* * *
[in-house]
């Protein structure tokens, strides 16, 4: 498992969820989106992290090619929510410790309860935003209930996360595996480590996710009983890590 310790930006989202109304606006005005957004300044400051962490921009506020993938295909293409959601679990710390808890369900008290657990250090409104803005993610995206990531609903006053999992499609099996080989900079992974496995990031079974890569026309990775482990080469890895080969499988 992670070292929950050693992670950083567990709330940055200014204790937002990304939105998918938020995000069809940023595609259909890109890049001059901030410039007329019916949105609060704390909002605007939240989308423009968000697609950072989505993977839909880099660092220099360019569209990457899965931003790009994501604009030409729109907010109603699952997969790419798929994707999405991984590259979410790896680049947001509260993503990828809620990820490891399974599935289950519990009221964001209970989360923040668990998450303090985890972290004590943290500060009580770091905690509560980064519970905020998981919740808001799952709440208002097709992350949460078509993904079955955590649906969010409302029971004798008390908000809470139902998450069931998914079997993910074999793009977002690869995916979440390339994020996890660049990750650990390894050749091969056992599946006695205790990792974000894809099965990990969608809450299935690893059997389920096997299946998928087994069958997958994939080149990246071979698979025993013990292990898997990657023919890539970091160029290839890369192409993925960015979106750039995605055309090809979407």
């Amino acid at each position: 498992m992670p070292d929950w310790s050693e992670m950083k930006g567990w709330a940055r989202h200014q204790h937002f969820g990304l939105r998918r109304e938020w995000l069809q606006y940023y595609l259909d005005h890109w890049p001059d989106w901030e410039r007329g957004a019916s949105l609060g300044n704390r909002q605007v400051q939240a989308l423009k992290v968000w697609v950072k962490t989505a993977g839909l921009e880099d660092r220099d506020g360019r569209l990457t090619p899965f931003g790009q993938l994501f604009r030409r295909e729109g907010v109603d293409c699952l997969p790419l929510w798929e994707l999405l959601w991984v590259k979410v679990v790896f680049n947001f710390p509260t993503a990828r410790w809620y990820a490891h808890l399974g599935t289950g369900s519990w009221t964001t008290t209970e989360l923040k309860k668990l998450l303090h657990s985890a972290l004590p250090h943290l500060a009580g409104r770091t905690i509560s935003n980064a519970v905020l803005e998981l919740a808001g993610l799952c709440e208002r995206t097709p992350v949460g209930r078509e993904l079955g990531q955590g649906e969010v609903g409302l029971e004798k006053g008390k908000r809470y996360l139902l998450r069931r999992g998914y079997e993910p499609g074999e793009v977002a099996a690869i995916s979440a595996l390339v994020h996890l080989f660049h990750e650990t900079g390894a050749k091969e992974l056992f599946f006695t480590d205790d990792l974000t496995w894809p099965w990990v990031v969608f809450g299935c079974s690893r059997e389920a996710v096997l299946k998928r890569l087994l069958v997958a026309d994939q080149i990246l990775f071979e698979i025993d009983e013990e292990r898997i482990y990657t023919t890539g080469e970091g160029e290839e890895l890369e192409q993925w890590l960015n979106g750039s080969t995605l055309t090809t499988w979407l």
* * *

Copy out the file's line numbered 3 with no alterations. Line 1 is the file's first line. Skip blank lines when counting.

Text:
């Amino acid at each position: 498992m992670p070292d929950w310790s050693e992670m950083k930006g567990w709330a940055r989202h200014q204790h937002f969820g990304l939105r998918r109304e938020w995000l069809q606006y940023y595609l259909d005005h890109w890049p001059d989106w901030e410039r007329g957004a019916s949105l609060g300044n704390r909002q605007v400051q939240a989308l423009k992290v968000w697609v950072k962490t989505a993977g839909l921009e880099d660092r220099d506020g360019r569209l990457t090619p899965f931003g790009q993938l994501f604009r030409r295909e729109g907010v109603d293409c699952l997969p790419l929510w798929e994707l999405l959601w991984v590259k979410v679990v790896f680049n947001f710390p509260t993503a990828r410790w809620y990820a490891h808890l399974g599935t289950g369900s519990w009221t964001t008290t209970e989360l923040k309860k668990l998450l303090h657990s985890a972290l004590p250090h943290l500060a009580g409104r770091t905690i509560s935003n980064a519970v905020l803005e998981l919740a808001g993610l799952c709440e208002r995206t097709p992350v949460g209930r078509e993904l079955g990531q955590g649906e969010v609903g409302l029971e004798k006053g008390k908000r809470y996360l139902l998450r069931r999992g998914y079997e993910p499609g074999e793009v977002a099996a690869i995916s979440a595996l390339v994020h996890l080989f660049h990750e650990t900079g390894a050749k091969e992974l056992f599946f006695t480590d205790d990792l974000t496995w894809p099965w990990v990031v969608f809450g299935c079974s690893r059997e389920a996710v096997l299946k998928r890569l087994l069958v997958a026309d994939q080149i990246l990775f071979e698979i025993d009983e013990e292990r898997i482990y990657t023919t890539g080469e970091g160029e290839e890895l890369e192409q993925w890590l960015n979106g750039s080969t995605l055309t090809t499988w979407l």